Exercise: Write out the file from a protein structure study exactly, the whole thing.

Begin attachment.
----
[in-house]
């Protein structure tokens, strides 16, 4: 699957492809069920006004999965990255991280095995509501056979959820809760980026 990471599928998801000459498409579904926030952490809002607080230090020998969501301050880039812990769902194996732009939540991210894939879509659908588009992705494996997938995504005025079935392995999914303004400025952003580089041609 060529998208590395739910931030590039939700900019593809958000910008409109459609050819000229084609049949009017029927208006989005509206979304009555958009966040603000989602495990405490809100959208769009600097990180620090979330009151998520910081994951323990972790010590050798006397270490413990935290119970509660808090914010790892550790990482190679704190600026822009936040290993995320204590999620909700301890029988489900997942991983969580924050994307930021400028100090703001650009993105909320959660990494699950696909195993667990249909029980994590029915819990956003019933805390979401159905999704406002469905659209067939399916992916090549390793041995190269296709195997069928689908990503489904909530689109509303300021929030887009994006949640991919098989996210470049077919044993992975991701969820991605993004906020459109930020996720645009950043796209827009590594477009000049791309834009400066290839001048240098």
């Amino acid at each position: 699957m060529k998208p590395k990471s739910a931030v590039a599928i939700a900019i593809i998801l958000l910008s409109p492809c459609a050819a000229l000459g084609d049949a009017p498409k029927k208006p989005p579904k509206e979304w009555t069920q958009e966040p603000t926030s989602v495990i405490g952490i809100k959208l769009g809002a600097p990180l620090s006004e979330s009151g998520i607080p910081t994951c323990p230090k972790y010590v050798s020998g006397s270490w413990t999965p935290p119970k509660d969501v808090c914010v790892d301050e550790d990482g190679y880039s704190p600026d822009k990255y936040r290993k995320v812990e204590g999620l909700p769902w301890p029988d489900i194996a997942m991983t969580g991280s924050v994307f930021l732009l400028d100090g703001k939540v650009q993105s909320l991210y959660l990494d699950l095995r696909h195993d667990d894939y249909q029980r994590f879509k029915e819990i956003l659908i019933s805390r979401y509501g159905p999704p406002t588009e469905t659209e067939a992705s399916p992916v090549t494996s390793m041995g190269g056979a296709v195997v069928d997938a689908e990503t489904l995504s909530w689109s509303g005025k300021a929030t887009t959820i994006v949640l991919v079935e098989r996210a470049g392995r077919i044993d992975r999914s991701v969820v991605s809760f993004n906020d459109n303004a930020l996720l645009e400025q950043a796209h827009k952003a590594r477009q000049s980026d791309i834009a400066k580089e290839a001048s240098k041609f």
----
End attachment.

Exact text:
[in-house]
């Protein structure tokens, strides 16, 4: 699957492809069920006004999965990255991280095995509501056979959820809760980026 990471599928998801000459498409579904926030952490809002607080230090020998969501301050880039812990769902194996732009939540991210894939879509659908588009992705494996997938995504005025079935392995999914303004400025952003580089041609 060529998208590395739910931030590039939700900019593809958000910008409109459609050819000229084609049949009017029927208006989005509206979304009555958009966040603000989602495990405490809100959208769009600097990180620090979330009151998520910081994951323990972790010590050798006397270490413990935290119970509660808090914010790892550790990482190679704190600026822009936040290993995320204590999620909700301890029988489900997942991983969580924050994307930021400028100090703001650009993105909320959660990494699950696909195993667990249909029980994590029915819990956003019933805390979401159905999704406002469905659209067939399916992916090549390793041995190269296709195997069928689908990503489904909530689109509303300021929030887009994006949640991919098989996210470049077919044993992975991701969820991605993004906020459109930020996720645009950043796209827009590594477009000049791309834009400066290839001048240098």
């Amino acid at each position: 699957m060529k998208p590395k990471s739910a931030v590039a599928i939700a900019i593809i998801l958000l910008s409109p492809c459609a050819a000229l000459g084609d049949a009017p498409k029927k208006p989005p579904k509206e979304w009555t069920q958009e966040p603000t926030s989602v495990i405490g952490i809100k959208l769009g809002a600097p990180l620090s006004e979330s009151g998520i607080p910081t994951c323990p230090k972790y010590v050798s020998g006397s270490w413990t999965p935290p119970k509660d969501v808090c914010v790892d301050e550790d990482g190679y880039s704190p600026d822009k990255y936040r290993k995320v812990e204590g999620l909700p769902w301890p029988d489900i194996a997942m991983t969580g991280s924050v994307f930021l732009l400028d100090g703001k939540v650009q993105s909320l991210y959660l990494d699950l095995r696909h195993d667990d894939y249909q029980r994590f879509k029915e819990i956003l659908i019933s805390r979401y509501g159905p999704p406002t588009e469905t659209e067939a992705s399916p992916v090549t494996s390793m041995g190269g056979a296709v195997v069928d997938a689908e990503t489904l995504s909530w689109s509303g005025k300021a929030t887009t959820i994006v949640l991919v079935e098989r996210a470049g392995r077919i044993d992975r999914s991701v969820v991605s809760f993004n906020d459109n303004a930020l996720l645009e400025q950043a796209h827009k952003a590594r477009q000049s980026d791309i834009a400066k580089e290839a001048s240098k041609f």